The need for such testing and corrective action is constant. “I could scan your environment today and find no critical vulnerabilities and then I could scan it an hour later and I could find five,” said Bird. “The database of known vulnerabilities is continuously updated and published as new vulnerabilities are identified.”

Even larger, more technologically savvy credit unions fall short in this area. “We'll go into larger environments and find a lot of critical vulnerabilities, but the credit union classifies them as an acceptable risk,” said Bird. “There’s no such thing as an acceptable risk, in my opinion. If you discover, for example, that 20 receipt printers have a critical vulnerability, you need to replace them now. You can’t put it off.”

Bird added that the notion of smaller credit unions being safer because they’re less attractive to cybercriminals is false. “2021 was the year of what they called big-game hunting,” said Bird. “Cyber-attacks were going after big companies for the multimillion dollar ransoms. But over the course of the last eight months, they’ve focused more on small to midsize financial institutions.”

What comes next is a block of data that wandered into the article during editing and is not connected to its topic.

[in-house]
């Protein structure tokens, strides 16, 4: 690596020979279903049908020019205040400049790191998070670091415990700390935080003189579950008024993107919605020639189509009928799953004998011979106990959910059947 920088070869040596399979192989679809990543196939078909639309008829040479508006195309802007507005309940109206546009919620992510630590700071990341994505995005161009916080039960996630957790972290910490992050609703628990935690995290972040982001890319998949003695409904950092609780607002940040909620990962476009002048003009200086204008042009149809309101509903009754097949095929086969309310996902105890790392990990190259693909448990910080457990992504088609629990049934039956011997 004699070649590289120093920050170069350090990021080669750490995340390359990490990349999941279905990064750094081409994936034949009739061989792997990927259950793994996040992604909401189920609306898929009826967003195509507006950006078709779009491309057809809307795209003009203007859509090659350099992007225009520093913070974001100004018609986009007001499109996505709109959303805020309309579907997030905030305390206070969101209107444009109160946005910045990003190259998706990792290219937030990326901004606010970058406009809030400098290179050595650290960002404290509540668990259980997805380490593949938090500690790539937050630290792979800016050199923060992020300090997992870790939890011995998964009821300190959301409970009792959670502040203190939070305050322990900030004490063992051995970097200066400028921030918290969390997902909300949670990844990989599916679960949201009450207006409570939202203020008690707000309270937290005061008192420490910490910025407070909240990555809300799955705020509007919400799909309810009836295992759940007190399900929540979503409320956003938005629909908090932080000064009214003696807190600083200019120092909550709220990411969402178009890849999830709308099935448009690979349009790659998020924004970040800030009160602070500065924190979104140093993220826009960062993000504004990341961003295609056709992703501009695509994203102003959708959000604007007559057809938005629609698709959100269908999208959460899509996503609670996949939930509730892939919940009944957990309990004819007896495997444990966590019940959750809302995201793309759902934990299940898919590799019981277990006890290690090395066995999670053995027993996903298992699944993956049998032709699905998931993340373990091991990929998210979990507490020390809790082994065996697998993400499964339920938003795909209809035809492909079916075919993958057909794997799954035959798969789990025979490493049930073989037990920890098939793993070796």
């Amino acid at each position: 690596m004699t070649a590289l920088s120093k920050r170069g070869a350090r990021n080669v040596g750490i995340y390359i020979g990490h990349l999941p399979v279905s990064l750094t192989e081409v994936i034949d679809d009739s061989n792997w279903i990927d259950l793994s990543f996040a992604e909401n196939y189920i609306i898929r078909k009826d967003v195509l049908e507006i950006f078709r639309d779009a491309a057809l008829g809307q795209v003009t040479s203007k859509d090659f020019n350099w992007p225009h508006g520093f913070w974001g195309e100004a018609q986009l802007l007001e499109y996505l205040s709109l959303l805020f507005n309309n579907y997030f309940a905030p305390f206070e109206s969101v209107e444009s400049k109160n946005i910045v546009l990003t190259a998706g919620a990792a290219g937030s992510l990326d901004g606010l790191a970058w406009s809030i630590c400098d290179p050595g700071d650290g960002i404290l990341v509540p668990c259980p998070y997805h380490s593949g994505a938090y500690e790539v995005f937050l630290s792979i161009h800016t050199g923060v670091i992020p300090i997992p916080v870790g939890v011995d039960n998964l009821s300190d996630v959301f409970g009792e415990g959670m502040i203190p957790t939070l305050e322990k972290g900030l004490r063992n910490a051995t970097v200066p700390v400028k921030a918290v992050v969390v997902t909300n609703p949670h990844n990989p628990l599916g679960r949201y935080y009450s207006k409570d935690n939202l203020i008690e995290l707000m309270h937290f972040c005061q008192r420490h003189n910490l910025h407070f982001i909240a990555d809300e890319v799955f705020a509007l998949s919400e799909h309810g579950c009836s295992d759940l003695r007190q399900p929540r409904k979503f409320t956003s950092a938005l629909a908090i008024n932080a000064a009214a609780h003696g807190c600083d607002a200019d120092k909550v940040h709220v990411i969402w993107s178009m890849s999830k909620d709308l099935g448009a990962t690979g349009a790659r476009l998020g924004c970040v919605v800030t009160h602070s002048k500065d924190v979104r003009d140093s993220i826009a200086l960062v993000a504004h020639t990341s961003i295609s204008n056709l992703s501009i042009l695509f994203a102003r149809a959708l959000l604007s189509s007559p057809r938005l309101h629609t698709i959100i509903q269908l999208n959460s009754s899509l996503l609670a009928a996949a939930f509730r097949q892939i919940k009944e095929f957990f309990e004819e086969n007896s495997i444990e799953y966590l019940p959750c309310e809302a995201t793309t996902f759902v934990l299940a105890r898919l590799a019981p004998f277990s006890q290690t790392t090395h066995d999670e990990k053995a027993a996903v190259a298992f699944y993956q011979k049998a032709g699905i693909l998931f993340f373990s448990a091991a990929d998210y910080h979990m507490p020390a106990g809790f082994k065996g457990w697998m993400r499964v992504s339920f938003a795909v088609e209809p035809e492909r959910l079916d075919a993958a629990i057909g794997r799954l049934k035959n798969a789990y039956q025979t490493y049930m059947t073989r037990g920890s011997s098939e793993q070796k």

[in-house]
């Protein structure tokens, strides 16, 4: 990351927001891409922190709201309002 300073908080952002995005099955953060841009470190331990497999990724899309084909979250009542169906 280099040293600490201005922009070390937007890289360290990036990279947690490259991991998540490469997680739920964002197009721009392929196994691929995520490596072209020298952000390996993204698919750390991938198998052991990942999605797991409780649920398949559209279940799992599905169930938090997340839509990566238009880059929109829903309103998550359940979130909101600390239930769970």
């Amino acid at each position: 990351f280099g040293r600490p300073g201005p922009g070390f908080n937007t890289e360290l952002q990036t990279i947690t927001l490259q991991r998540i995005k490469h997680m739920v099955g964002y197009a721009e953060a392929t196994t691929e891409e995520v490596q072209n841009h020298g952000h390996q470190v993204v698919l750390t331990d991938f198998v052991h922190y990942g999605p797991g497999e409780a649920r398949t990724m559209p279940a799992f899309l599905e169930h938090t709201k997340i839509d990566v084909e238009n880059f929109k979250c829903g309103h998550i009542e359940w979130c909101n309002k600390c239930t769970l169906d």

The focus is shifting to ransom without the traditional ransomware, too, he added “They go into the environment and lay dormant. They could be in there for days, weeks, months, years,” warned Bird. “During that time, they're stealing your member information. Then they contact you and say, ‘Hey, by the way, we've got all your member records. We're going to sell them on the dark web unless you pay the ransom.’”

Staying Motivated

Bird claimed that Btech keeps getting busier and busier, but he likes it that way. “Just when I think we're catching our breath, somebody reaches out with an urgent need,” said Bird. “Not to sound corny, but I love our clients. I love working with credit unions and I love making a difference. I love seeing our engineers work hard to implement technology that changes the environment.”